THE MIRE MILLENIUM STREAMING
Photo: Netflix

What Shows Will It Remind You Of? Repercussions from past events are key to the Polish series 1983, too, but instead of the scars of World War II, the series imagines Poland in an alternate timeline 2003, where the country is still reeling from a terrorist attack twenty years before which prolonged the Cold War. 

Our Take: Whether it was the 1980s, a Poland transformed in the late ‘90s after the fall of Communism, or going all the way back to the country’s World War II ordeals, The Mire has always remained visually descriptive as it bounces between flashbacks and the show’s present day. And in the past and present Poland we see in the shifting timelines of The Mire: Millennium, the country is a vivid tableau of gray housing blocks, creaky European sedans, new money, and new ways for criminals to separate the weak from their cash. (The ‘60s flashbacks also present an urban environment full of people eking out a living in a resource-short postwar environment.) Throw in a lot of eerie music cues and gloomy lighting setups, and the look and feel of Millennium is keeping us in it. 

Which is a big plus, because the police procedural stuff is much more static. Jaded cops, cocky criminals, murders wrapped inside longstanding secrets, and journalists who’ve stepped away from their profession because of violence and burnout – this material is not as dynamic in The Mire: Millennium. But helping to float it are some really good performances, particularly from Łukasz Simlat as Mika and Magdalena Różczka as Anna Jass. Watching the detective blast away at bad guys with an AK-47 is a thrill, but with Jass’s season three journey beginning with a gunshot wound, we’re looking forward to her ditching the hospital recovery room, reuniting with Mika, and entering “cop on the edge” mode as they sort out what skeletons and sixty-year-old secrets have to do with a Poland on the verge of a new century.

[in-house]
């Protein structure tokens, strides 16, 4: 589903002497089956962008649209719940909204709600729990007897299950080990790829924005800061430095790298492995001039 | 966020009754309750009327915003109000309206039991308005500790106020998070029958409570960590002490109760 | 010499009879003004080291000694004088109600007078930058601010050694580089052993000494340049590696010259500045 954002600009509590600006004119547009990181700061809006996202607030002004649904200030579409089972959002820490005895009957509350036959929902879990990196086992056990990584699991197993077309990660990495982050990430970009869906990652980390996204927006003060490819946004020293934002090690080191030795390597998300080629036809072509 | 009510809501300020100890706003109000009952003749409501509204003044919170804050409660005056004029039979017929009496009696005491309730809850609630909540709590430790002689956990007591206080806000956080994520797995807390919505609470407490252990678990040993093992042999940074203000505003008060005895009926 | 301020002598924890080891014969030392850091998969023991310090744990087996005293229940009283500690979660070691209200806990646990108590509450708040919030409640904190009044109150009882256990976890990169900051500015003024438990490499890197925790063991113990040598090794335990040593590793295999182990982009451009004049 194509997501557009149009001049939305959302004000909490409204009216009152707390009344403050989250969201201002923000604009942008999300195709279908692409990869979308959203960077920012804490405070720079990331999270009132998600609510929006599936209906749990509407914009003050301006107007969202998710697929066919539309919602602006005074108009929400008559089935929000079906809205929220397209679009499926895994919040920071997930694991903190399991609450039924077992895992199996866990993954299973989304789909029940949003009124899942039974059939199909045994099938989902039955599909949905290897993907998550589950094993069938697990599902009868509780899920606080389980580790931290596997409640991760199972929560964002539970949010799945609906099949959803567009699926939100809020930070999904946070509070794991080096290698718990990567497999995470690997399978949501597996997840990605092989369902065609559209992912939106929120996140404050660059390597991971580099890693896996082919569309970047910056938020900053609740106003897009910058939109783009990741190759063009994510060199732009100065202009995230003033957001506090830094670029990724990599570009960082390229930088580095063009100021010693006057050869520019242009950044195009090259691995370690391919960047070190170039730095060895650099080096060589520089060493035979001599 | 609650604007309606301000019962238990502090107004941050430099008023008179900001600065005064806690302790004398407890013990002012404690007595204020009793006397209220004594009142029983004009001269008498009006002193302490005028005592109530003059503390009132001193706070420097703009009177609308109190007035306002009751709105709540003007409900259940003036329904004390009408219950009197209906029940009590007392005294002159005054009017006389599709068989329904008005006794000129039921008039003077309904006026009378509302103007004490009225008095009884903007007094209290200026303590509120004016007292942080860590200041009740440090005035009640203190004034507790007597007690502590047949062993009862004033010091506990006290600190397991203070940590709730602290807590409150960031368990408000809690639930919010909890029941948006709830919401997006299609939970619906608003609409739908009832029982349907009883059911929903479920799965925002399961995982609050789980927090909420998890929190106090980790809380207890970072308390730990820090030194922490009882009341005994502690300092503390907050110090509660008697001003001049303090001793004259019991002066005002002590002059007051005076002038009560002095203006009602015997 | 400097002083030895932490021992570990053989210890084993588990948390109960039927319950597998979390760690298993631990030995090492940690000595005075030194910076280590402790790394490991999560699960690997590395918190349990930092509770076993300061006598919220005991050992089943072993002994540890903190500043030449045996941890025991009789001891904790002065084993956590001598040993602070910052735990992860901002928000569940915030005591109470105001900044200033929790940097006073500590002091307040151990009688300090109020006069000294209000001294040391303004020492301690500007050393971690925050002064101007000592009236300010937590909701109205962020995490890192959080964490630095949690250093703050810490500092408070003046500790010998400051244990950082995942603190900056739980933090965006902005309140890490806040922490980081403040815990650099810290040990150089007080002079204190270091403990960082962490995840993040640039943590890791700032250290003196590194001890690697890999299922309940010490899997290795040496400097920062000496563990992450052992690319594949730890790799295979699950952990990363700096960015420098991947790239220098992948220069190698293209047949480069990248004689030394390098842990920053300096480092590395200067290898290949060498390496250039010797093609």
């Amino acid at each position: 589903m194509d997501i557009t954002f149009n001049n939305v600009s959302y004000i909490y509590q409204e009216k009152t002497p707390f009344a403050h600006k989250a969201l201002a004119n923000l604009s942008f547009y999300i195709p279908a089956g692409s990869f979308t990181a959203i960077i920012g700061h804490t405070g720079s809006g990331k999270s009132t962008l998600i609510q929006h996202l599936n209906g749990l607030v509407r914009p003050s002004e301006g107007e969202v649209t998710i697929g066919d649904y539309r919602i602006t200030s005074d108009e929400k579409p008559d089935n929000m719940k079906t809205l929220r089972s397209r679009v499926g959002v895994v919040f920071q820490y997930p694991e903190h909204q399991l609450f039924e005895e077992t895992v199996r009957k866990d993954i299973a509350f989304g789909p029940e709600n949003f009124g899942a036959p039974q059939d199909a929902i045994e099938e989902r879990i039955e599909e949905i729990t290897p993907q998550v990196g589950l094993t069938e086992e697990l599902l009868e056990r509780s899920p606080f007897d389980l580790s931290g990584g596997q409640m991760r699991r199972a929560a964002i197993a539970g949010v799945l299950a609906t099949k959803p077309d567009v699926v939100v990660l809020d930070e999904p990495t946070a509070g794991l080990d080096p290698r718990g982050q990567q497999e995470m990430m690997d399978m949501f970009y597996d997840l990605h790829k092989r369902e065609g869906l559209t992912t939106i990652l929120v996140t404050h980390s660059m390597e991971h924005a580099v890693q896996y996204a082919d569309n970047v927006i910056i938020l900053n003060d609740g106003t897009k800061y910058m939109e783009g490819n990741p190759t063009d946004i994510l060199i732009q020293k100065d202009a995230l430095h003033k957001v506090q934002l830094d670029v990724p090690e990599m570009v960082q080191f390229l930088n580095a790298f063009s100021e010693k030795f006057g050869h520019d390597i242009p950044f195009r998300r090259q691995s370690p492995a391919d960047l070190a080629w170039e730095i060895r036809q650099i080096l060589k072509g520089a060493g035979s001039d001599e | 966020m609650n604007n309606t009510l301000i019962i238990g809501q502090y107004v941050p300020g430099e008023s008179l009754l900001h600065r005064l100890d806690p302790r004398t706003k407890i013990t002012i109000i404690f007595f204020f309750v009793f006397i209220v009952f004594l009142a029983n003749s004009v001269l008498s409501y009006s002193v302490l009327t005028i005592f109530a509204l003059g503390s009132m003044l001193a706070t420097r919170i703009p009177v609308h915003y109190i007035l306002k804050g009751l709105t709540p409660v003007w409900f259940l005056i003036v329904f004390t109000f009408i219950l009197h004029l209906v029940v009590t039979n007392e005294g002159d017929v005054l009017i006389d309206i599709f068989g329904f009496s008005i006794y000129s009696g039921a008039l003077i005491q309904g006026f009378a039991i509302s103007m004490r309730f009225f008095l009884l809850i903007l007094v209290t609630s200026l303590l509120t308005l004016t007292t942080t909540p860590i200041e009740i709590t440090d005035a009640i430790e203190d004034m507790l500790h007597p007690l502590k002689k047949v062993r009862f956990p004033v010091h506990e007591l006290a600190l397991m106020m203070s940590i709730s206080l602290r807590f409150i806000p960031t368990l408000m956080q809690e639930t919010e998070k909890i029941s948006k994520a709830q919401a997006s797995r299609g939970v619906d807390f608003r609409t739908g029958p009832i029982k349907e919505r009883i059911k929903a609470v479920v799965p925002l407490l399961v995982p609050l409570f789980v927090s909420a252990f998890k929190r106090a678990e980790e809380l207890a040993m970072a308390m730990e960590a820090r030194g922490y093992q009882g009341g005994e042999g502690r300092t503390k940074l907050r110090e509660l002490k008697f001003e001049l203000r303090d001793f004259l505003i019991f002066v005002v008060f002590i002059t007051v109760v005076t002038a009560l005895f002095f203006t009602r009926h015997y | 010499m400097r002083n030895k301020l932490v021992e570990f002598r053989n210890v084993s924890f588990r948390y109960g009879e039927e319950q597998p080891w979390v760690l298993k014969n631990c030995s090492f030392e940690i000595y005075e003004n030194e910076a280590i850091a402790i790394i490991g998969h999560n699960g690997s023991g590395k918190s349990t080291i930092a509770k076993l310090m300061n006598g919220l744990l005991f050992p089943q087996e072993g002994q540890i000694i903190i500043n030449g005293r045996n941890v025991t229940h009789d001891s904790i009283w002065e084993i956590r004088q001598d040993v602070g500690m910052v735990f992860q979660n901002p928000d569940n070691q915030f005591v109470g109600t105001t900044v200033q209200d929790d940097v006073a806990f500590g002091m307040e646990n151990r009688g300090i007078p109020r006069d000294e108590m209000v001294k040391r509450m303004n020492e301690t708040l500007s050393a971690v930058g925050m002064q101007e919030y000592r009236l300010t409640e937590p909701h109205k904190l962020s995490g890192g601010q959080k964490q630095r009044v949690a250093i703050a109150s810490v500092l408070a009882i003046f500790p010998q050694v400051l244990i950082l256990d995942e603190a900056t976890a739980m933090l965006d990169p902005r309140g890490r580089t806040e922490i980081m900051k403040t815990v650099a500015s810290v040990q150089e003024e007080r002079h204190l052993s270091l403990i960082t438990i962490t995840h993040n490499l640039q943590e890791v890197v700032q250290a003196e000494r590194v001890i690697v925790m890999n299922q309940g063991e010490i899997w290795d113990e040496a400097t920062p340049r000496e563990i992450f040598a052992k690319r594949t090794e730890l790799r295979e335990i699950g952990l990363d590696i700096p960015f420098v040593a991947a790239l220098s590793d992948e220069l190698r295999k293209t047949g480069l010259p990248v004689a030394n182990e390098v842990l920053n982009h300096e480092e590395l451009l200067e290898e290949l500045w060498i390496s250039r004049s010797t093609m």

Sex and Skin: A brief moment of scene-setting skin. 

Parting Shot: The Mire: Millennium will bounce between the show’s 1999 setting and 1964, where in a final bit of foreboding we see Kociolek fixating on a particular trinket we already saw in the present day. Seems important!  

Sleeper Star: In this third installment of The Mire, Łukasz Simlat continues his fine work as police inspector Adam Mika. By 1999, he’s basically retired, berated by the chief of police for hanging around the station. But a dogged cop dies on the job, right? And Simlat gives Mika a “fuck it all” streak as the sickly, constantly smoking detective works leads and chops it up with some local thugs. 

Most Pilot-y Line: At a hastily-called press conference, a government prosecutor undercuts Joanna Drewicz’s working theory about the remains uncovered in Gronty Forest. He’s looking to score some quick points in the media. “We have undisputed proof who shot at whom. No more slandering Poles. The new millennium will only be white and red.”

Our Call: STREAM IT. The Polish setting of The Mire: Millennium shines, whether in the series present or its frequent flashbacks, and the show’s visual aesthetic and some strong performances cover for some of its more generic police procedural storytelling. 

Johnny Loftus (@glennganges) is an independent writer and editor living at large in Chicagoland. His work has appeared in The Village Voice, All Music Guide, Pitchfork Media, and Nicki Swift.